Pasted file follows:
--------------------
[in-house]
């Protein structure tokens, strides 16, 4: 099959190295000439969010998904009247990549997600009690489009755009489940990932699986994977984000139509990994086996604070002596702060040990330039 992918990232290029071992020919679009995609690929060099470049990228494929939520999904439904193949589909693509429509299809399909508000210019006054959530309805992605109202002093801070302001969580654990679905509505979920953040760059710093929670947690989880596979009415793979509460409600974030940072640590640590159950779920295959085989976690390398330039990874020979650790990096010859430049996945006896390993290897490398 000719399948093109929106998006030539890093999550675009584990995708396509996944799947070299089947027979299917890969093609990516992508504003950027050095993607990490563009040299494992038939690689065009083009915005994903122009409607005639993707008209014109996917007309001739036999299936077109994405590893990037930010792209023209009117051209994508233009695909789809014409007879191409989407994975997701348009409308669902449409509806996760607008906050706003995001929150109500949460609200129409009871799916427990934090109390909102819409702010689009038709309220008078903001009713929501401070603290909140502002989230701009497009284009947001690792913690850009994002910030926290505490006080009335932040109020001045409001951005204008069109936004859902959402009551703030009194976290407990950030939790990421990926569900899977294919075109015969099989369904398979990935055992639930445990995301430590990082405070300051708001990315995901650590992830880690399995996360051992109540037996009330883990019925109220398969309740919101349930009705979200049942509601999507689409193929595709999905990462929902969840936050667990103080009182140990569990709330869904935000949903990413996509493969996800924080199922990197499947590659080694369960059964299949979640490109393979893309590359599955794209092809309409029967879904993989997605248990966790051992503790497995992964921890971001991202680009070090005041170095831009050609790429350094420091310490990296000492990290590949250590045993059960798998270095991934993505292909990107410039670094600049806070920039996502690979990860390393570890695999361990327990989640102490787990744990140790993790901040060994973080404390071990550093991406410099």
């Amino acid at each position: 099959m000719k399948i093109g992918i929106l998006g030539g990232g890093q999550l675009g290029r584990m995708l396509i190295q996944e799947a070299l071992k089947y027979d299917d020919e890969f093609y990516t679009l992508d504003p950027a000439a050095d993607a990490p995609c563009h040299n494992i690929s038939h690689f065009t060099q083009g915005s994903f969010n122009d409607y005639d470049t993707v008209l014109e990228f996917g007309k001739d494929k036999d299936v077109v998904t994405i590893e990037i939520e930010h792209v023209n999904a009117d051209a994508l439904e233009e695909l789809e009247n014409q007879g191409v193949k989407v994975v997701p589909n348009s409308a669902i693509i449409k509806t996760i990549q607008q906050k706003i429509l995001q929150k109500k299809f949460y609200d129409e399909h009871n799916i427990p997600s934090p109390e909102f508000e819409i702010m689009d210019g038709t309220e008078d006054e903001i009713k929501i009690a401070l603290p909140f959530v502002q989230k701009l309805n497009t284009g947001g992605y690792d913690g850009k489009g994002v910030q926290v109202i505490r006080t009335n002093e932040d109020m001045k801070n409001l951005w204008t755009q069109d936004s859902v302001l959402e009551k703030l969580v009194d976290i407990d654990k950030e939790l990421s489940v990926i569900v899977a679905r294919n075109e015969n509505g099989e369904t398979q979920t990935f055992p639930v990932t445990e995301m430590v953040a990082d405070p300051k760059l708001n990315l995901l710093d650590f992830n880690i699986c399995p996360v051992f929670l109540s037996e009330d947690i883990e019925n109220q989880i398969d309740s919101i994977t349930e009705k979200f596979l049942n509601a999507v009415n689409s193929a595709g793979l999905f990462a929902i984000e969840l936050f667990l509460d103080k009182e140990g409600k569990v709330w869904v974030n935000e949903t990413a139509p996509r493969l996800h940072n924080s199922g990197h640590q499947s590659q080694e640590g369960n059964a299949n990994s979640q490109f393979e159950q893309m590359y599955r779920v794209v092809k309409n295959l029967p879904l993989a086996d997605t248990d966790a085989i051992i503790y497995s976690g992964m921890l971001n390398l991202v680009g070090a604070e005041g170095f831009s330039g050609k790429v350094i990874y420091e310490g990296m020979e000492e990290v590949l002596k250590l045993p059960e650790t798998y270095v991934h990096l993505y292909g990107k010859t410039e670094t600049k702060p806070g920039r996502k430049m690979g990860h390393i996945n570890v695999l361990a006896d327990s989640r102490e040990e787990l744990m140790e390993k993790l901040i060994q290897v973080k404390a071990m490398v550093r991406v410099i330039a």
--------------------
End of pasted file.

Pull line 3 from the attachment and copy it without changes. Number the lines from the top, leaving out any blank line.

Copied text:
């Amino acid at each position: 099959m000719k399948i093109g992918i929106l998006g030539g990232g890093q999550l675009g290029r584990m995708l396509i190295q996944e799947a070299l071992k089947y027979d299917d020919e890969f093609y990516t679009l992508d504003p950027a000439a050095d993607a990490p995609c563009h040299n494992i690929s038939h690689f065009t060099q083009g915005s994903f969010n122009d409607y005639d470049t993707v008209l014109e990228f996917g007309k001739d494929k036999d299936v077109v998904t994405i590893e990037i939520e930010h792209v023209n999904a009117d051209a994508l439904e233009e695909l789809e009247n014409q007879g191409v193949k989407v994975v997701p589909n348009s409308a669902i693509i449409k509806t996760i990549q607008q906050k706003i429509l995001q929150k109500k299809f949460y609200d129409e399909h009871n799916i427990p997600s934090p109390e909102f508000e819409i702010m689009d210019g038709t309220e008078d006054e903001i009713k929501i009690a401070l603290p909140f959530v502002q989230k701009l309805n497009t284009g947001g992605y690792d913690g850009k489009g994002v910030q926290v109202i505490r006080t009335n002093e932040d109020m001045k801070n409001l951005w204008t755009q069109d936004s859902v302001l959402e009551k703030l969580v009194d976290i407990d654990k950030e939790l990421s489940v990926i569900v899977a679905r294919n075109e015969n509505g099989e369904t398979q979920t990935f055992p639930v990932t445990e995301m430590v953040a990082d405070p300051k760059l708001n990315l995901l710093d650590f992830n880690i699986c399995p996360v051992f929670l109540s037996e009330d947690i883990e019925n109220q989880i398969d309740s919101i994977t349930e009705k979200f596979l049942n509601a999507v009415n689409s193929a595709g793979l999905f990462a929902i984000e969840l936050f667990l509460d103080k009182e140990g409600k569990v709330w869904v974030n935000e949903t990413a139509p996509r493969l996800h940072n924080s199922g990197h640590q499947s590659q080694e640590g369960n059964a299949n990994s979640q490109f393979e159950q893309m590359y599955r779920v794209v092809k309409n295959l029967p879904l993989a086996d997605t248990d966790a085989i051992i503790y497995s976690g992964m921890l971001n390398l991202v680009g070090a604070e005041g170095f831009s330039g050609k790429v350094i990874y420091e310490g990296m020979e000492e990290v590949l002596k250590l045993p059960e650790t798998y270095v991934h990096l993505y292909g990107k010859t410039e670094t600049k702060p806070g920039r996502k430049m690979g990860h390393i996945n570890v695999l361990a006896d327990s989640r102490e040990e787990l744990m140790e390993k993790l901040i060994q290897v973080k404390a071990m490398v550093r991406v410099i330039a």